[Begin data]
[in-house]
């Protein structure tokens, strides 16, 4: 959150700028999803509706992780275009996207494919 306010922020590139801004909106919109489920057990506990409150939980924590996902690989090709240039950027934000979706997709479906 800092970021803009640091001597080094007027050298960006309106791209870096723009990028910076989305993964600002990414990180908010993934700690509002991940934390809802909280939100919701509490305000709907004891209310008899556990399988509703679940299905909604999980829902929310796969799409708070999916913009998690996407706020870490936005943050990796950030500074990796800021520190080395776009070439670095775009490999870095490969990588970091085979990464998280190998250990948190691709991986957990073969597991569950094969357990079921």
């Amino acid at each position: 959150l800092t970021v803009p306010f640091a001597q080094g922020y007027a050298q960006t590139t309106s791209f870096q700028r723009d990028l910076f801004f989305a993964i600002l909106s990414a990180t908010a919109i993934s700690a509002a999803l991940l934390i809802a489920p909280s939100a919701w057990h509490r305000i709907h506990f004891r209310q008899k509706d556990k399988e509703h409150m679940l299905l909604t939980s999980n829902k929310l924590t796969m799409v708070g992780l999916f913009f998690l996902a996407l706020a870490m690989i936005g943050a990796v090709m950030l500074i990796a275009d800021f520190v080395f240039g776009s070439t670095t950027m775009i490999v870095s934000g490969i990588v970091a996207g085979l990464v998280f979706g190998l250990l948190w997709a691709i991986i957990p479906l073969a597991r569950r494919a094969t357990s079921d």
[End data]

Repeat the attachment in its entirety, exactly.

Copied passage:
[in-house]
């Protein structure tokens, strides 16, 4: 959150700028999803509706992780275009996207494919 306010922020590139801004909106919109489920057990506990409150939980924590996902690989090709240039950027934000979706997709479906 800092970021803009640091001597080094007027050298960006309106791209870096723009990028910076989305993964600002990414990180908010993934700690509002991940934390809802909280939100919701509490305000709907004891209310008899556990399988509703679940299905909604999980829902929310796969799409708070999916913009998690996407706020870490936005943050990796950030500074990796800021520190080395776009070439670095775009490999870095490969990588970091085979990464998280190998250990948190691709991986957990073969597991569950094969357990079921």
């Amino acid at each position: 959150l800092t970021v803009p306010f640091a001597q080094g922020y007027a050298q960006t590139t309106s791209f870096q700028r723009d990028l910076f801004f989305a993964i600002l909106s990414a990180t908010a919109i993934s700690a509002a999803l991940l934390i809802a489920p909280s939100a919701w057990h509490r305000i709907h506990f004891r209310q008899k509706d556990k399988e509703h409150m679940l299905l909604t939980s999980n829902k929310l924590t796969m799409v708070g992780l999916f913009f998690l996902a996407l706020a870490m690989i936005g943050a990796v090709m950030l500074i990796a275009d800021f520190v080395f240039g776009s070439t670095t950027m775009i490999v870095s934000g490969i990588v970091a996207g085979l990464v998280f979706g190998l250990l948190w997709a691709i991986i957990p479906l073969a597991r569950r494919a094969t357990s079921d």